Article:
arles yellow  house

The cafe where he painted the famous night scene is easy to find as it’s been renamed ‘Cafe Van Gogh’:

Arles cafe

In Brittany, there were many opportunities as it has long been a painters’ paradise:

Brittany painter

At Pont Aven, Gauguin and others painted on regular painting sojourns. Monet painted on Belle Ile – and we saw the room where he stayed. But again the weather was misty when we were there.

Brittany Belle Ile Brittany bois

My visit to Cezanne’s studio was memorable as some of the objects in his ‘still lifes’ are still there – as is the large gap in the wall needed to get out large canvases.

And, of course, Monet’s garden at Giverny is so visited that it hardly counts as part of an ‘art pilgrimage’.

Giverney 1

Sometimes the search for ‘affinities’ can go a bit far, as even I recognise with these two images – but they are both on the banks of the Seine!

Asniers & Vernon

The lecturer of the university course I did on pilgrimage would have argued that these sort of trips are not pilgrimages, as in his view the term applies only to a journey to a sacred or holy site. In our secular age, art museums are often seen as the new temples. However, I don’t claim to have had any sort of transcendental experience on my trip; so perhaps not really a pilgrimage after all, but it was enjoyable!

Footnote

[1] Janet Malcolm, Reading Chekhov: A Critical Journey, New York, Random House, c2001. It is a very well written and interesting book, even if you’re not a great Chekhov fan. As an aside, she also stayed at the Yalta Hotel, which she describes thus: “I caught my breath at its spectacular ugliness. It is a monstrous building – erected in 1975 with a capacity of twenty-five hundred people – it is like a brute’s blow in the face of the countryside. Its scale would be problematic anywhere and on the hillside above Yalta it is catastrophic.” (p. 7). I stayed there many years ago, and yes, I’m sure it is ugly, but in comparison with some of the accommodation we had in what was then the Soviet Union, the Yalta Hotel seemed like luxury (in fact, I described it in a postcard as ‘lovely’. Sorry, Janet! But I think this judgement related to comfort and not aesthetics – I hope so, anyway.)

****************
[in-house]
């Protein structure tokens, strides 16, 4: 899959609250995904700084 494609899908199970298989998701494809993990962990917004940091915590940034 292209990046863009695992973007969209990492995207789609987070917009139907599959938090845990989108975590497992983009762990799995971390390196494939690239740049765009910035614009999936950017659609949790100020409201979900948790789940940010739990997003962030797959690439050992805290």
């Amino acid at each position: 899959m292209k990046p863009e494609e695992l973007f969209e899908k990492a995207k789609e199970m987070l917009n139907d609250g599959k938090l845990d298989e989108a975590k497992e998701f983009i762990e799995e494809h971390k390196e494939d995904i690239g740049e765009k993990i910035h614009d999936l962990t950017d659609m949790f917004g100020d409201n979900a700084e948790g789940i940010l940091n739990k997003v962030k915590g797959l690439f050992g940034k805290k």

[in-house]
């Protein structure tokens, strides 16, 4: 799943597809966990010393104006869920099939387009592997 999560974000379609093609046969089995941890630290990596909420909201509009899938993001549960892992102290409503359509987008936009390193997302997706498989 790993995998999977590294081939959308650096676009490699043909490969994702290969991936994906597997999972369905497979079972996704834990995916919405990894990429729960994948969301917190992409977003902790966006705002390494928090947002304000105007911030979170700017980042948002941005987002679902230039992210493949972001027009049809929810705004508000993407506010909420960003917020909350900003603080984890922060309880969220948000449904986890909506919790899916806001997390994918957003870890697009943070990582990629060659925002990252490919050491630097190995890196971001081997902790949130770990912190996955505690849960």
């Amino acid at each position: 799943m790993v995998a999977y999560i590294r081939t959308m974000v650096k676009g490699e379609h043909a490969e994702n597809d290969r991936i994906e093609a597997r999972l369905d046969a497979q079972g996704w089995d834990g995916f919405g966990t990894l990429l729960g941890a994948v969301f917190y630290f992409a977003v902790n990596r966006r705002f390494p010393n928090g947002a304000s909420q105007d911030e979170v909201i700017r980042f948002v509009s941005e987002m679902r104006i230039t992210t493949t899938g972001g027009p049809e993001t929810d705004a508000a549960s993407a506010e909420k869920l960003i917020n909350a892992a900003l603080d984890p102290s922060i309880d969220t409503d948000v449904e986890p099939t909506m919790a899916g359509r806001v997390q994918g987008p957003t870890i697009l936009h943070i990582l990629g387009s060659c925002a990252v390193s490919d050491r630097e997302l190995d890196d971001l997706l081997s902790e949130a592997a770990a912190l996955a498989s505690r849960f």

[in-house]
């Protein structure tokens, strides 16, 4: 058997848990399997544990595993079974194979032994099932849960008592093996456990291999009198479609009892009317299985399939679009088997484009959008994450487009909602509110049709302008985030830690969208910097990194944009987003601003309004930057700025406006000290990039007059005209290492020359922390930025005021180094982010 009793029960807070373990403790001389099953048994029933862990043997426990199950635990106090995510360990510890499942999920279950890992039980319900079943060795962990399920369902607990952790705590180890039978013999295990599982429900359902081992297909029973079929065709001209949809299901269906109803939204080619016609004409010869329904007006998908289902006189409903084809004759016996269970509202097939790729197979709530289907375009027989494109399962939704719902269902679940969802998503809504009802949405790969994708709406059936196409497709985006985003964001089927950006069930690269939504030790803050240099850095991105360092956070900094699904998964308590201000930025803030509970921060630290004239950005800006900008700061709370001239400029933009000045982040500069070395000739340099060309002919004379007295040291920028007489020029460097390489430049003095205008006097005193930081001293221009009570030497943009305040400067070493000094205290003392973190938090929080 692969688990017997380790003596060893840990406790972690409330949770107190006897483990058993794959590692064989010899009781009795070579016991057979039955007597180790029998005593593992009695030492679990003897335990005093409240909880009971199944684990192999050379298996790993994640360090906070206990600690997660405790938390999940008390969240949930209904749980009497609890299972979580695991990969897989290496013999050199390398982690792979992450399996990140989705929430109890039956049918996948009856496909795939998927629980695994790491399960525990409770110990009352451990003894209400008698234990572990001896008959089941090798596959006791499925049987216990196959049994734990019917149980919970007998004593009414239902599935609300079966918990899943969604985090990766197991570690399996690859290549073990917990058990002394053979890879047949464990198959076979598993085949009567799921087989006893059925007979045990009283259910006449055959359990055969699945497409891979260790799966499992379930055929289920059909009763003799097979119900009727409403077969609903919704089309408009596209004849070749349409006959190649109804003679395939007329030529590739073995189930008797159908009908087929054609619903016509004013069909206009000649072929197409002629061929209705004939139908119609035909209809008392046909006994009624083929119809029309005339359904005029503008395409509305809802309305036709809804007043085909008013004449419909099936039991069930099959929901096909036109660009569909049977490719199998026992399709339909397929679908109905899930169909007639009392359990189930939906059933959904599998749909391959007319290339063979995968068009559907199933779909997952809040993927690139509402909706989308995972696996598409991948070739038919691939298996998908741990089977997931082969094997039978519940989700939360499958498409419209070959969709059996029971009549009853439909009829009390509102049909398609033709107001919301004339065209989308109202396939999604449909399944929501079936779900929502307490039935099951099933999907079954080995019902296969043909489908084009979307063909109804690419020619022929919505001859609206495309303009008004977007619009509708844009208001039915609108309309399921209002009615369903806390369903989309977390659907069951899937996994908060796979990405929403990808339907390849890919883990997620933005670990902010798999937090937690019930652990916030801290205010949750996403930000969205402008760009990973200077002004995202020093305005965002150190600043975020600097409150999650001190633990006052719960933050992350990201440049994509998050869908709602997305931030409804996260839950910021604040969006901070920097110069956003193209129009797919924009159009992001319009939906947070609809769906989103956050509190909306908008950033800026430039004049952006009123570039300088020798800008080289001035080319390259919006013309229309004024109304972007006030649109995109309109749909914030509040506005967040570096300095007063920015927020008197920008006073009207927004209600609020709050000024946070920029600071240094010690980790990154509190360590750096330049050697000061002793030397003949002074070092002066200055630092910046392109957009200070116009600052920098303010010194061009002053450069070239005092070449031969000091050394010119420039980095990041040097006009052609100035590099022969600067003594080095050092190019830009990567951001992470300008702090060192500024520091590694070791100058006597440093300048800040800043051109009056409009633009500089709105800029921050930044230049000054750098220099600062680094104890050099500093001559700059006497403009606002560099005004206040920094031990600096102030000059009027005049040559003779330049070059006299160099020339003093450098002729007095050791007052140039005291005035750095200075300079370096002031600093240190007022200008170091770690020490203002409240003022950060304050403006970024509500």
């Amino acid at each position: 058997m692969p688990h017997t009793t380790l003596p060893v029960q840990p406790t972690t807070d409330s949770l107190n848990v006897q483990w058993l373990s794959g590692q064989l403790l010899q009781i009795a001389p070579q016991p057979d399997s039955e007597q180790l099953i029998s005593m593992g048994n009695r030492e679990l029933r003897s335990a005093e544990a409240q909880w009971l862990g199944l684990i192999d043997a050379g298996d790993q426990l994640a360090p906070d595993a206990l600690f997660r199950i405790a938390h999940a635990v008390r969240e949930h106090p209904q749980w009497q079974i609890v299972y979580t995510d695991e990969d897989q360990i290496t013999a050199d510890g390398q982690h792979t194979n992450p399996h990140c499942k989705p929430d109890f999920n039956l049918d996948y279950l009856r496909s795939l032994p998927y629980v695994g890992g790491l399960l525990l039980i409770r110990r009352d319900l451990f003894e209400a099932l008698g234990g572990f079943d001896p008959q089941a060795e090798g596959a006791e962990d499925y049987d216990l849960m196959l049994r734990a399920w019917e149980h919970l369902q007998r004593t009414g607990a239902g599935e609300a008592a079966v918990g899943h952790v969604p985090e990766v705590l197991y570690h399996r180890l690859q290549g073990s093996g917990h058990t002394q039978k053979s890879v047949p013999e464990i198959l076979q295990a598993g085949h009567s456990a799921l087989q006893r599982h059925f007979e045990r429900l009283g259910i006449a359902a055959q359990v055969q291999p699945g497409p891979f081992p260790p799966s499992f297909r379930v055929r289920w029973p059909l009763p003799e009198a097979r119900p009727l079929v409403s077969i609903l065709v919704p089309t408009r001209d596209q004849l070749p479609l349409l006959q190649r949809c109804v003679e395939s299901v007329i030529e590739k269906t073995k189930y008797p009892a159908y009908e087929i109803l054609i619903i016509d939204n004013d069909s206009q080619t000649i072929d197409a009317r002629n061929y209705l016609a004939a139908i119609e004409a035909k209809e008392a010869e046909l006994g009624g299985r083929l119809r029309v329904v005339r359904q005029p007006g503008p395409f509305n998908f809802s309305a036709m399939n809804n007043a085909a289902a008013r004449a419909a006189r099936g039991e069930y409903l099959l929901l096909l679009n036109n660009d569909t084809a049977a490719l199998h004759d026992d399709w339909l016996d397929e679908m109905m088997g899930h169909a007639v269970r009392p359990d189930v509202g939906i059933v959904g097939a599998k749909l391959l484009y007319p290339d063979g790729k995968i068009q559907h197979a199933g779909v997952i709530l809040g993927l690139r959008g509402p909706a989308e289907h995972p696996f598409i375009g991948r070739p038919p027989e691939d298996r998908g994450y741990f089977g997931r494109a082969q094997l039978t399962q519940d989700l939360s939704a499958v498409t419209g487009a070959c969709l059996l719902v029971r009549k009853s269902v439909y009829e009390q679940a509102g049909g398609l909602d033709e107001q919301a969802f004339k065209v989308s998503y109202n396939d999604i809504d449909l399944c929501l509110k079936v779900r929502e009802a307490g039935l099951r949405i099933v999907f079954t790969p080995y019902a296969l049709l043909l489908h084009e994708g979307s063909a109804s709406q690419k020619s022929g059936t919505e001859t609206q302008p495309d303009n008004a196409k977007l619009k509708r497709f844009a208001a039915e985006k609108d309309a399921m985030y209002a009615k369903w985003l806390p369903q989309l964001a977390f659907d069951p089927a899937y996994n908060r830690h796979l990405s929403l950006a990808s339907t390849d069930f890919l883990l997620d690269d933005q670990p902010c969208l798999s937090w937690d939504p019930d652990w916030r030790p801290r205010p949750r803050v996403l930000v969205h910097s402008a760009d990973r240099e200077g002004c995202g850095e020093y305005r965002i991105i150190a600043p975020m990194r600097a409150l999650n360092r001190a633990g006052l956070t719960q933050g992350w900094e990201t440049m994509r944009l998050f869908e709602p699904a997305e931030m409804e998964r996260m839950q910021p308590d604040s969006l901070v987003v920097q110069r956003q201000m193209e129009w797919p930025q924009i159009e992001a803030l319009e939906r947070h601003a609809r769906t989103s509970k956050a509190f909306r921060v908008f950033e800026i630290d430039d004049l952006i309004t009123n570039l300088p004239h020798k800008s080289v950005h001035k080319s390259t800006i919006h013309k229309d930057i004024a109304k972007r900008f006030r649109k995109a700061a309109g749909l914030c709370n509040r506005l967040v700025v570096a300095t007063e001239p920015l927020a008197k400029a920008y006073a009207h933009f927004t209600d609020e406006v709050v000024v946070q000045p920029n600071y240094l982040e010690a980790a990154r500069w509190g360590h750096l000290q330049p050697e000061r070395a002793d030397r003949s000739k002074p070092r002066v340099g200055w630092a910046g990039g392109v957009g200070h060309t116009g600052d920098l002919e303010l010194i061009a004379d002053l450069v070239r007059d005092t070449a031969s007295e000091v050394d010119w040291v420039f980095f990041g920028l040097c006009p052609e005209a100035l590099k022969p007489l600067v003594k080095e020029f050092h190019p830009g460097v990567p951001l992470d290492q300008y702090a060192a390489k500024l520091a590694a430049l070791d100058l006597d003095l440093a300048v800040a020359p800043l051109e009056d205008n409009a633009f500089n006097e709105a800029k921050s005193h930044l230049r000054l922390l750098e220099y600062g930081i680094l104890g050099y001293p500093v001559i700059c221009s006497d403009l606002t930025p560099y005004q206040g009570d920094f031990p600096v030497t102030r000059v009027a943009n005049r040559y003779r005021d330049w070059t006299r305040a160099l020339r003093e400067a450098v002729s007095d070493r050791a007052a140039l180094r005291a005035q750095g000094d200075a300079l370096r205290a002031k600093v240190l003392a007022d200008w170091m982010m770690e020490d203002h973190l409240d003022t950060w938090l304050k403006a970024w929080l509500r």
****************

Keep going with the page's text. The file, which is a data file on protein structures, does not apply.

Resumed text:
Yalta hotel 2 My postcard of Yalta Hotel

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2 thoughts on “Art and literature ‘pilgrimages’

  1. Hi Viv, this is a great post – I examined all of your photos and images carefully, depressing though this exercise was. In technical terms, I’d have loved bigger and clearer images comparing ‘Art’ with ‘Life’. (This could make a fun talk with Powerpoint slides – maybe another evening class? … ) The blog images were very compressed and tiny, though, and hence rather laborious to look at properly online.

    In aesthetic terms, I guess the moral of the story is to appreciate but compartmentalise the artists’ pristine vision, while simultaneously absorbing the mundane geographical source! The artists’ pristine vision trumps the mundane every time, which is why we love them, after all.

    Thank you.

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    • Thanks – and sorry about the image quality. I photographed usually a page in an album, so each image is rather small. After I’d written the post, I also came across another ‘art pilgrimage’ book that I’d made of that trip, mostly with postcards of the art and my writing about the visit juxtaposed – I’d forgotten I had done this! Maybe, a follow up post sometime…